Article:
I grew up on Star Wars. Like many of my generation that was the film which made me love cinema and helped form many of my earliest dreams. My friends and I had our heads in the stars, just above the clouds, and it felt exciting and safe. One film changed that for me.

As I grew and started to want more from my movie-going experience I found that the earthbound excursions were far more troubling than I had expected. I saw two films in the early 90s which actually scared me, they were Brian De Palma’s Casualties of War and Oliver Stone’s Platoon. Obviously I was too young to be watching them, but a bored video rental clerk was a true friend to the cine-curious back in the day and many of my friends and I fluttered every Friday night like moths to the flame. Seeing Platoon for the first time was an experience difficult to forget. Oliver Stone’s brutal and bloody depiction on the Vietnam conflict, drawn from his own time serving, was so full of fear and desperation that I couldn’t understand my reaction to it. It was a cruel cinematic awakening and for a while I was no longer curious about the rest of the world of movies.

Like Casualties of War, Platoon was a film about people, young people thrown into a terrible place, handed a gun and told to kill. Unlike the bleak satire of Robocop or the sci-fi trappings of Predator this was a human conflict and I realised that there was no escapism here. This was a lesson. My friends felt the same, and for a while we retreated to old favourites and tentatively tried out a ridiculous looking horror film but as time went on I found that they were missing something. In my mind Oliver Stone’s Platoon had shown me something I wasn’t ready for, not able to understand and yet it had, in time, come to mean something more than just another film to watch on a weekend.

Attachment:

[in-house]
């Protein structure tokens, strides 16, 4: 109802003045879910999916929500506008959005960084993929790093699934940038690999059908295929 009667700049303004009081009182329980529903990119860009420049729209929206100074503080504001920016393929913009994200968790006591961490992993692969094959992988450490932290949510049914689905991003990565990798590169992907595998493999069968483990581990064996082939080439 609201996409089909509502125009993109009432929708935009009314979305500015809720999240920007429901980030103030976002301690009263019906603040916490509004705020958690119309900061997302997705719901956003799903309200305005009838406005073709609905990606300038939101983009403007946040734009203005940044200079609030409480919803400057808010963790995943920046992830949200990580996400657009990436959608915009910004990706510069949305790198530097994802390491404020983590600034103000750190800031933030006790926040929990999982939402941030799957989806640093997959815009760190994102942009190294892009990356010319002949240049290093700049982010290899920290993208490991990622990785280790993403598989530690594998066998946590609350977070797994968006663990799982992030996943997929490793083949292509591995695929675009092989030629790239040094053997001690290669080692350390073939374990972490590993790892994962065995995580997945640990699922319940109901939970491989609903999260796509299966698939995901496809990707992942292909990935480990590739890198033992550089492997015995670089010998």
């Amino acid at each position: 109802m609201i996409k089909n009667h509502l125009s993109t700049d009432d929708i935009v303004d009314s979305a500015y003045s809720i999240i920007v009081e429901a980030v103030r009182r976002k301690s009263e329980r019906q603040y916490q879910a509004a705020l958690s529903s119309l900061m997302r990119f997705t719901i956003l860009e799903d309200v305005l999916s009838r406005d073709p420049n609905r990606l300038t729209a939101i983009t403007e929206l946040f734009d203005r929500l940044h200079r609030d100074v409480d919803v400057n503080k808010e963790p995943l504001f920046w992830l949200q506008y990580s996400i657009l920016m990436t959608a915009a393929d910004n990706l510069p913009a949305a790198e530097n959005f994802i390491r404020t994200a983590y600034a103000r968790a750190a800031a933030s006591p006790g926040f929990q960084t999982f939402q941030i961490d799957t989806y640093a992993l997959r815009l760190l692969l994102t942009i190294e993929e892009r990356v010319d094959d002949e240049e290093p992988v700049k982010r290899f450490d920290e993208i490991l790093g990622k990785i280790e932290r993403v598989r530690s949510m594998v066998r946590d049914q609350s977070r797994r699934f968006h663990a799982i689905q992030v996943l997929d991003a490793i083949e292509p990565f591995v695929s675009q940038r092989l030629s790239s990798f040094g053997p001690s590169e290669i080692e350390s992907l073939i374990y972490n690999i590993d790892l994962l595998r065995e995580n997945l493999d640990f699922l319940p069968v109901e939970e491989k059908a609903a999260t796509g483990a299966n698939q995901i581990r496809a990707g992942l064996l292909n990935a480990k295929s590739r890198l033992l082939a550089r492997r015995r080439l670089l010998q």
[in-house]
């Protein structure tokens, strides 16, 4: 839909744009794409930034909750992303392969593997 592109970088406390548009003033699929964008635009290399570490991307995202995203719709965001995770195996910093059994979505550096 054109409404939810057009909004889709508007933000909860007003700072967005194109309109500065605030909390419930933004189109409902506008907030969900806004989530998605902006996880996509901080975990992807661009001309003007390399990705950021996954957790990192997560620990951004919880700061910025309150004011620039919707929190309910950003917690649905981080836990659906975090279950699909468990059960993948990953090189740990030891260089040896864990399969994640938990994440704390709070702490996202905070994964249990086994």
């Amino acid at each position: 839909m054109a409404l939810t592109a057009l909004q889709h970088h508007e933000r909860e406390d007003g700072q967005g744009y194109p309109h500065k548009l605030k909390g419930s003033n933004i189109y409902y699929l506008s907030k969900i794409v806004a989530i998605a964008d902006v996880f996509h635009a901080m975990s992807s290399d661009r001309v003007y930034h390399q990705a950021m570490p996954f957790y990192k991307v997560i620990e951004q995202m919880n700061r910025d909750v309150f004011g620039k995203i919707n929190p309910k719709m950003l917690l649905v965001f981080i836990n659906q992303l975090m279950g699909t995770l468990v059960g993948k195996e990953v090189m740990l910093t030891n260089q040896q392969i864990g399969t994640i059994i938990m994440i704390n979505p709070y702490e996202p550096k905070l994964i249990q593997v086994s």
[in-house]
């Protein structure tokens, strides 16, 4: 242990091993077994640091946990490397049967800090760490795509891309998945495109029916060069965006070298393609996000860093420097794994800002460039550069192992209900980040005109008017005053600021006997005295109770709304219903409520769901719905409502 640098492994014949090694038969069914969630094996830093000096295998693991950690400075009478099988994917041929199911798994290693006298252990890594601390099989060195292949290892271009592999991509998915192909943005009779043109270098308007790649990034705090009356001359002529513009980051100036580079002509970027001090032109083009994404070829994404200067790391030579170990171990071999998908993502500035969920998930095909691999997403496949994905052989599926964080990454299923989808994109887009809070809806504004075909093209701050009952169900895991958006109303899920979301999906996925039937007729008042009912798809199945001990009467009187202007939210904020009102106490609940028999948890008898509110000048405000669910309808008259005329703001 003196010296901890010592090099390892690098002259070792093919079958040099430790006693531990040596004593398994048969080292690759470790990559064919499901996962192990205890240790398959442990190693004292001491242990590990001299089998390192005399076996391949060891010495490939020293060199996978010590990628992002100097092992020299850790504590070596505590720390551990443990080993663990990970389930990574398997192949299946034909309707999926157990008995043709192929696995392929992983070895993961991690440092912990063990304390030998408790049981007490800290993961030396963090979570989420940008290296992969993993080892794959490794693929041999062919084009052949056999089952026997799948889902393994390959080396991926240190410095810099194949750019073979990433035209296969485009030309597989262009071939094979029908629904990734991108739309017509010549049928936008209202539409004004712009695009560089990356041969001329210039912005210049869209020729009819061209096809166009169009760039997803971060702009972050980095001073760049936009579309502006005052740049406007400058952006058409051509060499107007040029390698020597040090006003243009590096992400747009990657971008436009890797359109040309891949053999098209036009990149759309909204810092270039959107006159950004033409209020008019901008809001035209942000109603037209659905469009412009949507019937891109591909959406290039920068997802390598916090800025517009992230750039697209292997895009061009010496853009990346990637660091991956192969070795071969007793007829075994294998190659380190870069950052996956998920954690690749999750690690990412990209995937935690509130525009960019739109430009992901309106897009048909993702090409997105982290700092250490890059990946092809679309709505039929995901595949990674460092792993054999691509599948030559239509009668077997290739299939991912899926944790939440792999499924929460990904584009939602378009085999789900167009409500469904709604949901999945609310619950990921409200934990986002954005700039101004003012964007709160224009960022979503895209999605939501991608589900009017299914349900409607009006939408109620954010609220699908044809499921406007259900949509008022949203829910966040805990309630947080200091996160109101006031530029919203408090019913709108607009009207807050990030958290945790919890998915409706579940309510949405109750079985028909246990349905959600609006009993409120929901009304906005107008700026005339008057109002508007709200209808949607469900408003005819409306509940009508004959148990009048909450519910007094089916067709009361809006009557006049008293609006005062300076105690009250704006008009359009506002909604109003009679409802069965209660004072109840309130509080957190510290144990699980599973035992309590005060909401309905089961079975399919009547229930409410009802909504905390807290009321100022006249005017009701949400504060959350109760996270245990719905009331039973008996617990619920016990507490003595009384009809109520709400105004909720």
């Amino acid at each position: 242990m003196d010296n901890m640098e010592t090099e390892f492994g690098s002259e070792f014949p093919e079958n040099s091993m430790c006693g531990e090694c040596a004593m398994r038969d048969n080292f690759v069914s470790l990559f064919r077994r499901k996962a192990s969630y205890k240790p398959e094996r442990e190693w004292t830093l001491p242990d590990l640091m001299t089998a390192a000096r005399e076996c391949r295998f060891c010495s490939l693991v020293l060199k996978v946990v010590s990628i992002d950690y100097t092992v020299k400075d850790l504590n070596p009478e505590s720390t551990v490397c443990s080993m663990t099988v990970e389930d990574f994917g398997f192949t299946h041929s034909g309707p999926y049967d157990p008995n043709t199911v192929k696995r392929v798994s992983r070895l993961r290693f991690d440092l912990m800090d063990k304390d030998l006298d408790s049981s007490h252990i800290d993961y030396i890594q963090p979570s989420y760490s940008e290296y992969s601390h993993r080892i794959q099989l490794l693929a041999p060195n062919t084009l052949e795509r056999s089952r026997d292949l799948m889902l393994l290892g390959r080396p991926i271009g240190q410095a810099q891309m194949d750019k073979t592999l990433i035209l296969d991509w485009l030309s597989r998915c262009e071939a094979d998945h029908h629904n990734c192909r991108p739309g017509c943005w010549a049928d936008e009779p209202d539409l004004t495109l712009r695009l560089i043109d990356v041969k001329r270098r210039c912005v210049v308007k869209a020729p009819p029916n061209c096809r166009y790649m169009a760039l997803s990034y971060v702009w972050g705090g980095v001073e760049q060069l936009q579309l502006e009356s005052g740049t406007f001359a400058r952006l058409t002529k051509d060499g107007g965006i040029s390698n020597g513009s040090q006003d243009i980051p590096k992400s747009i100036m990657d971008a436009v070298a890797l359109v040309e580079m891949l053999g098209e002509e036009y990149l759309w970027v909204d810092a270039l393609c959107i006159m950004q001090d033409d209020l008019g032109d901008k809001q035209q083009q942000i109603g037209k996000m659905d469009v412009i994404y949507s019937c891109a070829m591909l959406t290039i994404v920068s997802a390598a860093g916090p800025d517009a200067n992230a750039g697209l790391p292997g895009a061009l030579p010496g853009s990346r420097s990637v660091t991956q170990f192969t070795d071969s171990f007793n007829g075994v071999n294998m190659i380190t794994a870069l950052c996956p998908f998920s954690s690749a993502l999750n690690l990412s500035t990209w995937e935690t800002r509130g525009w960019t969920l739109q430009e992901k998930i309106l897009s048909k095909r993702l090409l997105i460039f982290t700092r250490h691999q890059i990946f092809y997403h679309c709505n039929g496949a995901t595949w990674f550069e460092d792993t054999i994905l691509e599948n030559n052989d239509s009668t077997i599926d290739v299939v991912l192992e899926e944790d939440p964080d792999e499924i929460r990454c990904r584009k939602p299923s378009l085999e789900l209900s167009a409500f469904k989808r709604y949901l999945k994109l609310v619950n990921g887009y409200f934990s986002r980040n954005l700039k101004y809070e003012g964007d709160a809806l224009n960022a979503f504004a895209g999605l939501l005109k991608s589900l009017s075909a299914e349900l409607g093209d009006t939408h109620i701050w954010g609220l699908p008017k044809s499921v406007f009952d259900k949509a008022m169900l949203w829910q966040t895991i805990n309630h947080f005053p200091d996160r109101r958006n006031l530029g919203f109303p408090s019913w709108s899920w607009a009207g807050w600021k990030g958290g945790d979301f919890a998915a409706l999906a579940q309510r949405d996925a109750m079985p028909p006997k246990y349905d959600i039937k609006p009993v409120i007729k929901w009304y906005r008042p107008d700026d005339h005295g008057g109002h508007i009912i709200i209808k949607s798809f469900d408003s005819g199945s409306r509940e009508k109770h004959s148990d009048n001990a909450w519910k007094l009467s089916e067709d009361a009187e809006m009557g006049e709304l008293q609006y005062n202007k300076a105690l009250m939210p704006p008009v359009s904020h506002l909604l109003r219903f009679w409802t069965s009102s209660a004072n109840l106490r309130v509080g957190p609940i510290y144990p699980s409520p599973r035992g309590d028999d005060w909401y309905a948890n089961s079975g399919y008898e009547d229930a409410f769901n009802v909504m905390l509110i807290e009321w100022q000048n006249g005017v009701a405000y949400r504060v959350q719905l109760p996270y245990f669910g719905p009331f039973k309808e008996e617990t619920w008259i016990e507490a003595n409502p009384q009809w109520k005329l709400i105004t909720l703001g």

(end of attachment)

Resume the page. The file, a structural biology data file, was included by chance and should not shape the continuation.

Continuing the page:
Like all cinephiles there are movies which changed my perception of what was possible on screen. Platoon’s searing personal conflict gave me an insight into another time and a distant war, yet told me enough about the internal conflicts as well as the external for me to want to know more. The relationship between Charlie Sheen’s naive young soldier and the two opposing Sergeants is a powerful one and as I rewatched the film a year or so later I came to understand the psychological elements at play. The film still retained its power to shock me but I found there was a good reason for this – it was a damn good film about a truly terrible moment in history and the people who took part.

We all have moments like this as we experience more in life, cinema has that potent power to enchant, educate and entertain. The moment I realised there was more to Platoon than the gunplay and the violence was the moment I grew up a little and, thankfully, was curious once more.

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